Struggling to accomplish something can be frustrating, irritating and downright maddening. You can become disillusioned, depressed and angry too. Then again, you could end up feeling amazing, stronger, wiser, more satisfied and ultimately successful.
All those struggles are good character-developing challenges that will change you in many ways, some for the better and possibly for the worse if you aren’t careful.
Can you imagine what life would be like without struggles and challenges? Imagine Frodo in The Lord of the Rings heading out to destroy The Ring, and he never gets confronted with anything more sinister than a tree root that trips him up. What a boring read it would be, and he’d never have learned so much about himself; what he was truly capable of. And along the way, if he and Sam had done noting but sing songs from the Shire, he’d have made no wonderful friends and the magnitude of what he was doing would be lost on him.
And what of Harry Potter? Had he killed his nemesis in the first encounter, all would be wonderful at Hogwarts forever, but what an incredibly boring read. Harry went to Hogwarts and had a wonderful time, learned many new things, met many people and lived a relatively comfortable life and died in peace. Yep, run out and buy a copy of that – not!
Now yes those are fictional works and life – your life – is real. Okay so let’s look at your life. Are you struggling to get a good job, launch your career or even figure out what you should do with your life in the first place? Although my pieces centre on work themes, are you struggling with things in your personal life? What about your mortgage, relationships, raising a child or children on your own, what colour to paint the living room or learning a new language?
Struggles are neither good nor bad in and of themselves, they are just, well, struggles. Two people from similar backgrounds can be faced with a problem of an exacting nature and while both struggle, they can react to that struggle very differently. So is it then more about the mental strength and the personal resolve to work or fight through the struggle that ultimately determines our success? Perhaps. And should the challenges we face be so monumental and significant that it seems the odds are highly stacked against us, does the likelihood that we will face more moments of contemplating giving up or giving in increase?
Everybody struggles; everyone. Some of us do a good job of concealing that struggle to those around us, and others are more demonstrative and show it openly. And those of us who work with vulnerable populations run the risk of endorsing challenges and setting these things up as norms. We run the risk of seeing a regular client and starting the conversation off by saying, “Hi Tom. So what are we struggling with today?” What we are communicating to Tom here is that he is always struggling with something, and for him that’s normal. So the assumption is voiced and Tom comes to believe his daily struggles is how he sees his world if enough people he respects reinforce this belief.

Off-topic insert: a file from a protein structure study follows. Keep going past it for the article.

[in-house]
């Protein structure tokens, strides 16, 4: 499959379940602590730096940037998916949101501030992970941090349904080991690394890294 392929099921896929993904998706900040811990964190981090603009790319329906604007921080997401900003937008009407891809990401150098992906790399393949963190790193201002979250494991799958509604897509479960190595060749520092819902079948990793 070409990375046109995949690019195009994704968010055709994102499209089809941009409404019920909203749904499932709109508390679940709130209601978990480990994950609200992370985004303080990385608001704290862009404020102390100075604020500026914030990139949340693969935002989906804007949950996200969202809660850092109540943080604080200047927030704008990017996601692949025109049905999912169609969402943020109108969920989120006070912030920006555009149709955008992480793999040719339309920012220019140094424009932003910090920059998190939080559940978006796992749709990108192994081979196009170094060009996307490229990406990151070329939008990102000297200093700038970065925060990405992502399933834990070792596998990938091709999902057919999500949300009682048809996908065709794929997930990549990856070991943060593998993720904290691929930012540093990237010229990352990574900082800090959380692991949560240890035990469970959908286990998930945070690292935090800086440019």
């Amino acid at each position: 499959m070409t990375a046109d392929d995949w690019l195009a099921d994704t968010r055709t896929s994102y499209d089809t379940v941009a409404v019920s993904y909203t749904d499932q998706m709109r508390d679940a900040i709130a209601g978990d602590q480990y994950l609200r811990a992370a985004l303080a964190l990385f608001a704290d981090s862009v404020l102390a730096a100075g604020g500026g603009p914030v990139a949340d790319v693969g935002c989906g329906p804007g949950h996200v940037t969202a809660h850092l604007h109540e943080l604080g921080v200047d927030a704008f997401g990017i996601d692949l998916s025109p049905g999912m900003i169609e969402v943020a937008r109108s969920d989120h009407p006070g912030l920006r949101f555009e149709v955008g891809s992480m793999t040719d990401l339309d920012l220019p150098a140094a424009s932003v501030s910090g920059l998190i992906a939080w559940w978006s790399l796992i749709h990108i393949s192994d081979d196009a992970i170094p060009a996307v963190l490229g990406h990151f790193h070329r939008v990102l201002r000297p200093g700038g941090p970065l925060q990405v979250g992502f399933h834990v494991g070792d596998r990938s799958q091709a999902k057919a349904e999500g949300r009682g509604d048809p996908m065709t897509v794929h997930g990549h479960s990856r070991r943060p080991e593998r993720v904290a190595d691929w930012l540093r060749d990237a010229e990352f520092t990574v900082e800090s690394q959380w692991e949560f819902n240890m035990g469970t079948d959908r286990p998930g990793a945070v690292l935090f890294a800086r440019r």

The more important a decision or goal is to us, the more we will struggle to resolve or reach it. Would you agree with this? Have you seen someone struggle to choose which chocolate in the box they want? Some struggle with which shade of white to paint the walls, which cereal to buy to please the kids, or which flowers to plant in the garden. These aren’t major struggles for many, but for some they are incredibly tough.
It may be that listing pros and cons can help us decide on one decision over another if we are faced with two tempting choices. Which career should I choose? Which interview should I go to? Which job offer should I take? But sometimes listing pros and cons falls short. You list all the right pros and cons and are still struggling to make a decision you are happy with. So are struggles more than listing empirical or factual plusses and minuses?
Perhaps when we struggle, it’s because our values are being tested. If we give up, are we admitting defeat? Does ceasing to struggle sometimes seem so tempting that we make a decision to do it and then feel guilt and restart because our internal values scream at us that we really haven’t reached the give-up point yet?
Take heart. Struggling to me means you’re still alive, vibrant, want something you currently don’t have, want to improve, still care. If you are struggling with your career, considering building a team of mentors, supporters, cheerleaders and advisors. Ultimately, you’re writing your own life story here, but all those protagonists, hero’s and heroines have sidekicks, supporters and believers. There’s nothing wrong or weak about asking for help and having some company along on your journey for a while.
Struggles point out in life what we value. If we value something a great deal, it’s more likely we will struggle against whatever puts that value in jeopardy. If you are currently struggling, what’s really being challenged. Deciding between two shades of white is more about your sense of good taste and style than about the paint itself.
So embrace your struggles as good things; big or small. It’s all about what you value.